The National Association of Broadcasters has asked the Federeal Communications Commission to stay enforcement of its online political file posting rules, which are scheduled to take effect the first week in August.
In a petition to the FCC Tuesday, NAB said the commission should wait for the D.C. federal appeals court to hear a broadcaster appeal. NAB argues that it is likely to win on the merits and that, if the rules go into effect broadcasters will suffer irreparable harm. Both of those are requirements for granting a stay.
The new rules require the top four network affiliated TV stations in the top 50 markets to send their political files, including the prices of political spots, to the FCC for posting in an online database. The balance of TV stations must follow suit within two years.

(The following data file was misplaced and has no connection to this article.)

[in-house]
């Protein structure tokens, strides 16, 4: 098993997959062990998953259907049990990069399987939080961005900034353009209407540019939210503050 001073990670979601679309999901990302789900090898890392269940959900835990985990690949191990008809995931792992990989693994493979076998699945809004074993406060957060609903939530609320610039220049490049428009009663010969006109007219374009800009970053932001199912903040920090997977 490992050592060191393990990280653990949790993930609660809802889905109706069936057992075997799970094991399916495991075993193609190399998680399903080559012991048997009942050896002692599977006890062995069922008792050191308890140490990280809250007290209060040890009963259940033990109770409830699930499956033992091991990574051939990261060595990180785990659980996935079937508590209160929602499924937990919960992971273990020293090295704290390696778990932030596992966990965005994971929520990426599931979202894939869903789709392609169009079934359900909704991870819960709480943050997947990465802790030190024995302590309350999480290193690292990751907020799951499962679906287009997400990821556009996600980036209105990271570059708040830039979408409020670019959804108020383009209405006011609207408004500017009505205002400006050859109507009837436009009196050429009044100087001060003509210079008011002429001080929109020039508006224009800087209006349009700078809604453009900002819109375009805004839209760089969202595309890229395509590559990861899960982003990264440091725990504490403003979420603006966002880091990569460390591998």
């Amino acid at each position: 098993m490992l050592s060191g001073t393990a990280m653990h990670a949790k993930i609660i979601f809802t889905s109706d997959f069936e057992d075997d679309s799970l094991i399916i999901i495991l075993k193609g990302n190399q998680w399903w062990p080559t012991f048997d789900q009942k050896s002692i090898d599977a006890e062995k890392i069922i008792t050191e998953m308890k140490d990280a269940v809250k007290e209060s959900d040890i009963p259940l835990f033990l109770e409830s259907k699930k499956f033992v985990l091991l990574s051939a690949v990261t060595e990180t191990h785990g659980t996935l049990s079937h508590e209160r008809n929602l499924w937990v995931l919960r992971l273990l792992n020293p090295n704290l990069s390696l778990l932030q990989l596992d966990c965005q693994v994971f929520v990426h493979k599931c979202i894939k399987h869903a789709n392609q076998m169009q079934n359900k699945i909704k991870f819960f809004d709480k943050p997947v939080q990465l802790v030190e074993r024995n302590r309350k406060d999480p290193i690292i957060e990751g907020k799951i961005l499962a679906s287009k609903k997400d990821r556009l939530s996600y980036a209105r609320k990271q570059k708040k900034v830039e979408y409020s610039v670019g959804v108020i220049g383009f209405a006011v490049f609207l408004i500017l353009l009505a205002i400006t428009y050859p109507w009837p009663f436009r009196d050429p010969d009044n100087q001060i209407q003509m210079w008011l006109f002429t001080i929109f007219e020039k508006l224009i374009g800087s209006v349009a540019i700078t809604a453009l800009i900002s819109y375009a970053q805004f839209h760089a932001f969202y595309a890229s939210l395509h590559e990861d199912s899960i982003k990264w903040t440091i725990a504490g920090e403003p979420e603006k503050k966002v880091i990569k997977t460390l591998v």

Broadcasters say the decision was arbitrary and capricious--it does not apply to cable or satellite operators, both of whom must also keep political files and make them available to the public per FCC rules.
They also say the FCC has disregarded the competitive harm that requiring them to publish detailed pricing information will cause broadcasters, a harm that NAB argues has no countervailing benefit that outweighs it.
Separately, a number of TV station groups have asked the FCC to reconsider its decision, offering an alternative plan under which broadcasters would volunteer aggregate prices, including for categories of ads not required to be publicized.
NAB also included testimony from station execs outlining the hardships and expense of complying with the new rules.